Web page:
Ecclesiastes 2:23
Parallel Verses
King James Version
For all his days are sorrows, and his travail grief; yea, his heart taketh not rest in the night. This is also vanity.

Darby Bible Translation
For all his days are sorrows, and his travail vexation: even in the night his heart taketh no rest. This also is vanity.

World English Bible
For all his days are sorrows, and his travail is grief; yes, even in the night his heart takes no rest. This also is vanity.

Young's Literal Translation
For all his days are sorrows, and his travail sadness; even at night his heart hath not lain down; this also is vanity.

Ecclesiastes 2:23 Parallel
Commentary
Geneva Study Bible

For all his days are sorrows, and his travail grief; yea, his heart taketh not rest in the night. This is also vanity.Ecclesiastes 2:23 Parallel Commentaries

Library
Chronology of the Life of Ephraim.
Thus the fixed points for determining the chronology of Ephraim's life are: 1. The death of his patron, St. Jacob, Bishop of Nisibis, in 338, after the first siege of that city. 2. The third siege, in which he was among the defenders of the city, in 350. 3. The surrender of Nisibis by Jovian, and its abandonment by its Christian inhabitants, 363; followed by Ephraim's removal to Edessa. 4. The consecration of Basil to the see of Cæsarea, late in 370, followed by Ephraim's visit to him there.
Ephraim the Syrian—Hymns and Homilies of Ephraim the Syrian

Introduction to the "Theological" Orations.
"It has been said with truth," says the writer of the Article on Gregory of Nazianzus in the Dictionary of Christian Biography, "that these discourses would lose their chief charm in a translation....Critics have rivalled each other in the praises they have heaped upon them, but no praise is so high as that of the many Theologians who have found in them their own best thoughts. A Critic who cannot be accused of partiality towards Gregory has given in a few words perhaps the truest estimate of them:
St. Cyril of Jerusalem—Lectures of S. Cyril of Jerusalem

But Now I Will Proceed with what I have Begun...
14. But now I will proceed with what I have begun, if I can, and I will so treat with you, as not in the mean while to lay open the Catholic Faith, but, in order that they may search out its great mysteries, to show to those who have a care for their souls, hope of divine fruit, and of the discerning of truth. No one doubts of him who seeks true religion, either that he already believes that there is an immortal soul for that religion to profit, or that he also wishes to find that very thing in this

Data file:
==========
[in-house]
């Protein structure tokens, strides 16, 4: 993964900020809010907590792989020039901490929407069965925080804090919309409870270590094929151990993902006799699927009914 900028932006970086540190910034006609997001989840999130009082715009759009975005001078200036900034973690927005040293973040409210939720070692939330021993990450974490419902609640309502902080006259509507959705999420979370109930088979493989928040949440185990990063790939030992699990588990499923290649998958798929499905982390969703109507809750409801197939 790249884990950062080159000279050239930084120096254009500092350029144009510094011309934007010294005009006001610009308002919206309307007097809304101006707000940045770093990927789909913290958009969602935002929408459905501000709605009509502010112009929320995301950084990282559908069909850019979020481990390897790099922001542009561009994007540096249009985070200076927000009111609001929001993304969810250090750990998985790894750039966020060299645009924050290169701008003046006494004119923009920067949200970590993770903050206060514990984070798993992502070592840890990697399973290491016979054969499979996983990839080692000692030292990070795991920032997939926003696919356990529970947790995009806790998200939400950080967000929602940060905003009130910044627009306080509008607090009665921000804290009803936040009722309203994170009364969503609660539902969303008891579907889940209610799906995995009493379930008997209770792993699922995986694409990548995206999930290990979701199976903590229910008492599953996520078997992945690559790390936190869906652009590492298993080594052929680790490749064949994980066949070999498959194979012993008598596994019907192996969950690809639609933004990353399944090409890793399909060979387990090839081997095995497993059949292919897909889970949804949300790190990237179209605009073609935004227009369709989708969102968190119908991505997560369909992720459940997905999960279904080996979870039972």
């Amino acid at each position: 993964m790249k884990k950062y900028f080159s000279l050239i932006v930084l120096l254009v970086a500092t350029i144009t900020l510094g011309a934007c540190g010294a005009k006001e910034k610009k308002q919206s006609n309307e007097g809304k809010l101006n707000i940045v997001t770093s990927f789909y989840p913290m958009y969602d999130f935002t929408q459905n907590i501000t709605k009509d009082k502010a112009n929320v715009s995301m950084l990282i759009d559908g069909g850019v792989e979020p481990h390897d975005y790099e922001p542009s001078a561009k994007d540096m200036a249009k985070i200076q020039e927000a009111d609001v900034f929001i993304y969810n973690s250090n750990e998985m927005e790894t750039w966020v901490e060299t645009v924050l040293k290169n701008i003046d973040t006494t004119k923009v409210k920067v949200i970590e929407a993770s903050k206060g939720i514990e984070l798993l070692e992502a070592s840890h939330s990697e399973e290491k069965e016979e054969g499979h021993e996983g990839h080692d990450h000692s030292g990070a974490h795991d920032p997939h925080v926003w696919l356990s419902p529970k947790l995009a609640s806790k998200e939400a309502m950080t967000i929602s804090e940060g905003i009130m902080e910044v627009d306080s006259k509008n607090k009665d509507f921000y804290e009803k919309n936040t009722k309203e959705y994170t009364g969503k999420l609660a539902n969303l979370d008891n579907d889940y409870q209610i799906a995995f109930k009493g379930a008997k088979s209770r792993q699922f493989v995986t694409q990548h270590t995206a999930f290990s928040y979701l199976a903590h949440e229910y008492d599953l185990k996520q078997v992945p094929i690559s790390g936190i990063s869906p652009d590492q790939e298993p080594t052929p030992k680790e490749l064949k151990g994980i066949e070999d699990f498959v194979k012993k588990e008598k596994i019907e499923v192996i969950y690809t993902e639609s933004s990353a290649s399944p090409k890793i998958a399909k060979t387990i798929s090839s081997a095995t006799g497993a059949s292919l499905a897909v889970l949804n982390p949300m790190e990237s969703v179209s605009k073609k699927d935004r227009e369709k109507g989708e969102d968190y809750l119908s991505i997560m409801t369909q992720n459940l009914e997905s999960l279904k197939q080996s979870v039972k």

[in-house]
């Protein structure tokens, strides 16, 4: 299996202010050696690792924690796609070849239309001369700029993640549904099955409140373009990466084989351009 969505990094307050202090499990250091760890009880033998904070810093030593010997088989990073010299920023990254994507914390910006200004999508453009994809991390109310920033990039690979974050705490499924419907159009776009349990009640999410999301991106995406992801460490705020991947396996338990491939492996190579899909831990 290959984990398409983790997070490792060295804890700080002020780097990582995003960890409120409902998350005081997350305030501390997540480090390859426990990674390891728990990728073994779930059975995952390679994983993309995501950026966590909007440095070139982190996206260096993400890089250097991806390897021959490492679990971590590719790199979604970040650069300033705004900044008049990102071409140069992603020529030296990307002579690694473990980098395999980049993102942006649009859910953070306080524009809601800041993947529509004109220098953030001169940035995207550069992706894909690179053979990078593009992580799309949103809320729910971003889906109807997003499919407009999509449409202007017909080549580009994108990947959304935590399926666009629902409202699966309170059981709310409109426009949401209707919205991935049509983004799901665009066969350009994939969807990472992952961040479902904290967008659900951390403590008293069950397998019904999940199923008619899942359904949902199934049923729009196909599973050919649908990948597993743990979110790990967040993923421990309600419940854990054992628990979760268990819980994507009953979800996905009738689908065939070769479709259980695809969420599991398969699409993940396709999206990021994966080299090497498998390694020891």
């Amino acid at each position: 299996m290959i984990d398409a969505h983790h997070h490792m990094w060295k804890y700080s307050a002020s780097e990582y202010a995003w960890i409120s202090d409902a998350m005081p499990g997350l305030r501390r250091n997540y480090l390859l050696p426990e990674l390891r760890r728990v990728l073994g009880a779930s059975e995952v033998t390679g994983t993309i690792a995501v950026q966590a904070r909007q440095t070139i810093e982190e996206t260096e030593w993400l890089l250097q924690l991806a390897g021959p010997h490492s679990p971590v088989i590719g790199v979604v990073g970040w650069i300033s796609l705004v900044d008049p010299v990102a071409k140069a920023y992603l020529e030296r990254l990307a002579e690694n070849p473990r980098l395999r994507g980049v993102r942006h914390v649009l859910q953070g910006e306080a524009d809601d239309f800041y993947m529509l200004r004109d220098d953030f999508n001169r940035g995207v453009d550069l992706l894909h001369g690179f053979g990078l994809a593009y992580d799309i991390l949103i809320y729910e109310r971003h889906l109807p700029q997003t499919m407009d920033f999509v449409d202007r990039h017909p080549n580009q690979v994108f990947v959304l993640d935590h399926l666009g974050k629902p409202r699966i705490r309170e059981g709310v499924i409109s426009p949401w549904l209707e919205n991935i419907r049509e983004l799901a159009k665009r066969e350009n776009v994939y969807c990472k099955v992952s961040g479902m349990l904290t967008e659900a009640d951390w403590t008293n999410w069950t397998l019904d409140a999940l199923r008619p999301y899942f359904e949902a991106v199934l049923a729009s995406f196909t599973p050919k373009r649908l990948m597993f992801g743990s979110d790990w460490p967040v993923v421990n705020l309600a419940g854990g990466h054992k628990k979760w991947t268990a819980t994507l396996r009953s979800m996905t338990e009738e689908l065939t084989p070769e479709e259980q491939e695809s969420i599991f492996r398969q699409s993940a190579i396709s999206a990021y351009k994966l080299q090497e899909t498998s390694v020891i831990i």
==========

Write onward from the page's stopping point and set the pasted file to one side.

St. Augustine—On the Profit of Believing.

The Outbreak of the Arian Controversy. The Attitude of Eusebius.
About the year 318, while Alexander was bishop of Alexandria, the Arian controversy broke out in that city, and the whole Eastern Church was soon involved in the strife. We cannot enter here into a discussion of Arius' views; but in order to understand the rapidity with which the Arian party grew, and the strong hold which it possessed from the very start in Syria and Asia Minor, we must remember that Arius was not himself the author of that system which we know as Arianism, but that he learned the
Eusebius Pamphilius—Church History

Paul's Missionary Labors.
The public life of Paul, from the third year after his conversion to his martyrdom, a.d. 40-64, embraces a quarter of a century, three great missionary campaigns with minor expeditions, five visits to Jerusalem, and at least four years of captivity in Caesarea and Rome. Some extend it to a.d. 67 or 68. It may be divided into five or six periods, as follows: 1. a.d. 40-44. The period of preparatory labors in Syria and his native Cilicia, partly alone, partly in connection with Barnabas, his senior
Philip Schaff—History of the Christian Church, Volume I

James the Brother of the Lord.